Along with the Confederate Museum and the Cotton Mill Exchange Store, the State Museum is housed in the old Columbia Mill building near the new Vista area.
Floors once filled with the whirl of machinery and the footsteps of men, women, and children, now contain displays designed to teach the history of South Carolina, from the beginning of time.
We started our trip at the Lipscomb Art Gallery, located on the first floor. After viewing a variety of tiles and masks created by the renowned Carolinian, we went to the second floor, which covers prehistoric South Carolina, along with the varied habitats in the state. I was amused to see a picture of Looking Glass Falls, located in North Carolina's Pisgah National Forest, hanging on the wall beside posters of other SC outdoor habitats. That faux aside, we did learn a bit about the region, especially the sandhills, which we've yet to explore.
From there, we walked up a wide, open staircase to the Science and Technology displays. South Carolina and technology? Yes! Greenville native, Charles Townes, patented the laser. A former resident of South Carolina walked on the moon. South Carolinian, Kary Mullis, worked with DNA sequencing. Several individuals from SC have won Nobel prizes. Quite an eye-opener.
We also viewed displays on the modes of transportation throughout the years, including a recovered dugout canoe.
If I have an opportunity to visit the State Museum again, I'll start on the fourth floor, which, we soon discovered, covers the cultural history of South Carolina. The first three floors are informative, but the motherlode of information on the history of South Carolina, from native tribes to the time of the automobile, is what I wanted to see.Without signage to direct us--not counting the map we received at the ticket counter, which we failed to consult--we made the mistake of starting our journey on the wrong side of the building. So we didn't get the scope of the displays until we neared the end. Still, we had a good dose of SC history in the eight permanent displays and three changing galleries located on the fourth floor. Here, I learned the original Carolinas charter issued by England's King Charles II stretched all the way to the Pacific Ocean. That the original Lord Proprietors included Craven, Hyde, Monck, Albemarle, Berkeley, Carteret, and Anthony Ashley Cooper. All names of towns, counties, and rivers Carolinians are familiar with.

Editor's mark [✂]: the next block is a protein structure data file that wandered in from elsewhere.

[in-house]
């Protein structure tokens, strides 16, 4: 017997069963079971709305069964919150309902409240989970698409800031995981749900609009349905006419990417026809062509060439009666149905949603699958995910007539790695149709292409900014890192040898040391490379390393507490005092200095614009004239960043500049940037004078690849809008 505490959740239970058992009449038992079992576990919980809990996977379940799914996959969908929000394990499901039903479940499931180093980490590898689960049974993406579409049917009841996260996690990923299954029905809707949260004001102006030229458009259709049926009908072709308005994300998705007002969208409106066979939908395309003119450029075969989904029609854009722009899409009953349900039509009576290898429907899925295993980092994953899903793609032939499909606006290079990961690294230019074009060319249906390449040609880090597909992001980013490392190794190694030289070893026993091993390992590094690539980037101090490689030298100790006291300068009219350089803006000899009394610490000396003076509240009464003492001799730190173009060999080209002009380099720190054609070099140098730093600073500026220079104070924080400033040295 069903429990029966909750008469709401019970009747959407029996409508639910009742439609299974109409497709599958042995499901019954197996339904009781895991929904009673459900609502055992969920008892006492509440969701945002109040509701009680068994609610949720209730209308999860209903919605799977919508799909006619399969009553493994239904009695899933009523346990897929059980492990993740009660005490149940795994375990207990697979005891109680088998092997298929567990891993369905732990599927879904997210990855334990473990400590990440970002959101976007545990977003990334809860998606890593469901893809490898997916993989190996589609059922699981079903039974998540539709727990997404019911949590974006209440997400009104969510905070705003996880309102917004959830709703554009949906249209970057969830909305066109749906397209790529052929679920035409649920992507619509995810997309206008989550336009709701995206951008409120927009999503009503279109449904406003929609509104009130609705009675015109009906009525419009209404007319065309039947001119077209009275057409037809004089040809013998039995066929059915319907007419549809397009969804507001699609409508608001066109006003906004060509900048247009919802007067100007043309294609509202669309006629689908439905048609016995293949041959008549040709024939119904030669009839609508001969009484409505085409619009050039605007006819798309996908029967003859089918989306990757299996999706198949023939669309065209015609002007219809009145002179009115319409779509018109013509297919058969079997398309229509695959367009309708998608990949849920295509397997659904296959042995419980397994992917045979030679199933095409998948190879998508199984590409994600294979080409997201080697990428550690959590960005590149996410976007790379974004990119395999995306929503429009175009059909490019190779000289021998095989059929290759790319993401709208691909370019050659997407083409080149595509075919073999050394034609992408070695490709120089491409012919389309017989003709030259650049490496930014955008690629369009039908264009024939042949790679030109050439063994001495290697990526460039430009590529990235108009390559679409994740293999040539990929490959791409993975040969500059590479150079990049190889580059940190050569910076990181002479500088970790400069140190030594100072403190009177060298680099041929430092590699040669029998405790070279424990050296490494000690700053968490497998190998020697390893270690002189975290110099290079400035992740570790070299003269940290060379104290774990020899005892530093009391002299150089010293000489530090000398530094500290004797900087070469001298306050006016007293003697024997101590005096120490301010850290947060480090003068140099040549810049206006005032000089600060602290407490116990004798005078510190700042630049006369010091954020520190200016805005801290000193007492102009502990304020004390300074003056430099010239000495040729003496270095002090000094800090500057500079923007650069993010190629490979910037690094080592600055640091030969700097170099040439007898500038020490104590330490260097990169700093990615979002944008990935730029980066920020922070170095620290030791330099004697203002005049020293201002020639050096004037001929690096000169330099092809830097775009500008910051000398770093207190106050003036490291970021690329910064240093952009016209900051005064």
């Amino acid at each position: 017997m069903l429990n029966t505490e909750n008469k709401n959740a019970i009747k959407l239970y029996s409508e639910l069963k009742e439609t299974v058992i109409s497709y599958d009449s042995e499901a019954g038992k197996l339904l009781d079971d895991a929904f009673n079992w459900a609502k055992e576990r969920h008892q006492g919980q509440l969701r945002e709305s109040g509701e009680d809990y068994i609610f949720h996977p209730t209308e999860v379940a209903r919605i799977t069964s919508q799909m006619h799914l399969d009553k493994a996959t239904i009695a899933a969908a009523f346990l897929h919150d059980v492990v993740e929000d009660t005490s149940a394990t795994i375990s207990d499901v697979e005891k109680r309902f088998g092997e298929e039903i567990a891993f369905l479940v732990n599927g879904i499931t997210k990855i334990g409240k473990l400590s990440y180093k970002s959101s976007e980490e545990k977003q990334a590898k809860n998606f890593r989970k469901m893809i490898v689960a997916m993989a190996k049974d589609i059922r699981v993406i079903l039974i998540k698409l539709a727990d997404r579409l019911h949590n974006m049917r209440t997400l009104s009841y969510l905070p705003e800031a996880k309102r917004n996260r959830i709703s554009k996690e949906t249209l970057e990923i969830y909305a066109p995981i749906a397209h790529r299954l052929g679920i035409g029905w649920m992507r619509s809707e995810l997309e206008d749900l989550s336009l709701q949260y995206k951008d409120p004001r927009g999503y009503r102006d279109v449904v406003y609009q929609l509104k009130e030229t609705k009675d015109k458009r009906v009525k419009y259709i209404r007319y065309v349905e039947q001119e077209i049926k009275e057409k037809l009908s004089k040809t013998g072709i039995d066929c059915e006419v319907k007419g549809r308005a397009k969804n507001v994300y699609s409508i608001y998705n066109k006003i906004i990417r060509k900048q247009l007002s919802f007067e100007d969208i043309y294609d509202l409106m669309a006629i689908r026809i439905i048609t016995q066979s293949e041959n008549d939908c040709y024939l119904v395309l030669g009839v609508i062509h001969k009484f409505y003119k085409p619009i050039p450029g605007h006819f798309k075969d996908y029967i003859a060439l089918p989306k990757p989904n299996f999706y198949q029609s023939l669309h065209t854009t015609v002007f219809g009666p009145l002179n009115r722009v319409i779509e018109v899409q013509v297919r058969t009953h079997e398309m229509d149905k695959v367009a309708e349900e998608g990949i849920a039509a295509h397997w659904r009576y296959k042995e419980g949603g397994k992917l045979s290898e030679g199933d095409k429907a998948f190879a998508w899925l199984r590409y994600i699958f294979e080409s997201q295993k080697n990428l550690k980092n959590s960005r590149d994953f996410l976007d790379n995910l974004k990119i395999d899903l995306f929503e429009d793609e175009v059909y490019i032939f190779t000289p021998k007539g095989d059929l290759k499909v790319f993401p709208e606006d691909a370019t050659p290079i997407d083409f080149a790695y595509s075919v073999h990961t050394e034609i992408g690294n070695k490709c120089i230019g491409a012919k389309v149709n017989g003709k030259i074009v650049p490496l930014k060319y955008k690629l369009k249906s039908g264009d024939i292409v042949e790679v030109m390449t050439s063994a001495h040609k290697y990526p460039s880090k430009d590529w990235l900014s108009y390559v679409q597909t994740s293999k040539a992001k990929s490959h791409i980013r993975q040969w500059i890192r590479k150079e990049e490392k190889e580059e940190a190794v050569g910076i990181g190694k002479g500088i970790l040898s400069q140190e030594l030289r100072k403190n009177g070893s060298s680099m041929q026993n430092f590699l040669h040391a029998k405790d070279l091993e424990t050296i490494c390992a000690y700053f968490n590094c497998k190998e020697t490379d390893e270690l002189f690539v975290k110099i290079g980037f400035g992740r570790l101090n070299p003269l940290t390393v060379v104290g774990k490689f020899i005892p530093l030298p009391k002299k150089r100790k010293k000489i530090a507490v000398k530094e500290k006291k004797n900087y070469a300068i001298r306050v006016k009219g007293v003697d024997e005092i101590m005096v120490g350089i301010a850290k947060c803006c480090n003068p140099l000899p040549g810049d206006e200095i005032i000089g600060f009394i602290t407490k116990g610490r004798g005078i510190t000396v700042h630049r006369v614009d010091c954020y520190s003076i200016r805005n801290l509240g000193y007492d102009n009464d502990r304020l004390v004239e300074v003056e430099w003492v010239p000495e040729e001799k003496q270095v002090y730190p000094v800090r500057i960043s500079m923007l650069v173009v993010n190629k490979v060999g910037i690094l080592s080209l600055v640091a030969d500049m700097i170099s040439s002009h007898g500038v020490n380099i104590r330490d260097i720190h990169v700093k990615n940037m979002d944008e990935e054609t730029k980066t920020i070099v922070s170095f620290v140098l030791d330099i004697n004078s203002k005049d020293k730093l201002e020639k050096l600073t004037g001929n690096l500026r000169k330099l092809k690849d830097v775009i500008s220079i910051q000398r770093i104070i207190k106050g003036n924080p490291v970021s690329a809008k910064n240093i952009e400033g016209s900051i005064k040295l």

To view the permanent displays in order, start with the Native American exhibit. From there, move on to Exploration & Settlement, the Revolutionary War, Plantation Life, the Civil War, Rural Life, Mill Life, and Automobiles.
Before we left, we spent a fair amount of time in the Cotton Mill Exchange Gift Store, which carries a nice selection of books along with clothing and merchandise.
The State Museum is a trip worth taking while in Columbia, but make sure you have plenty of time to thoroughly view the exhibits, watch short videos, and to let the kids play on the hands-on displays. It can easily turn into a day-long event, but operating hours are from 10:00 - 5:00, Tuesdays through Saturday (Mondays as well during the summer), and 1:00 - 5:00 on Sundays. The museum is closed on major holidays.
For more information on the State Museum, go to
To learn more about the Carolinas original charter, go to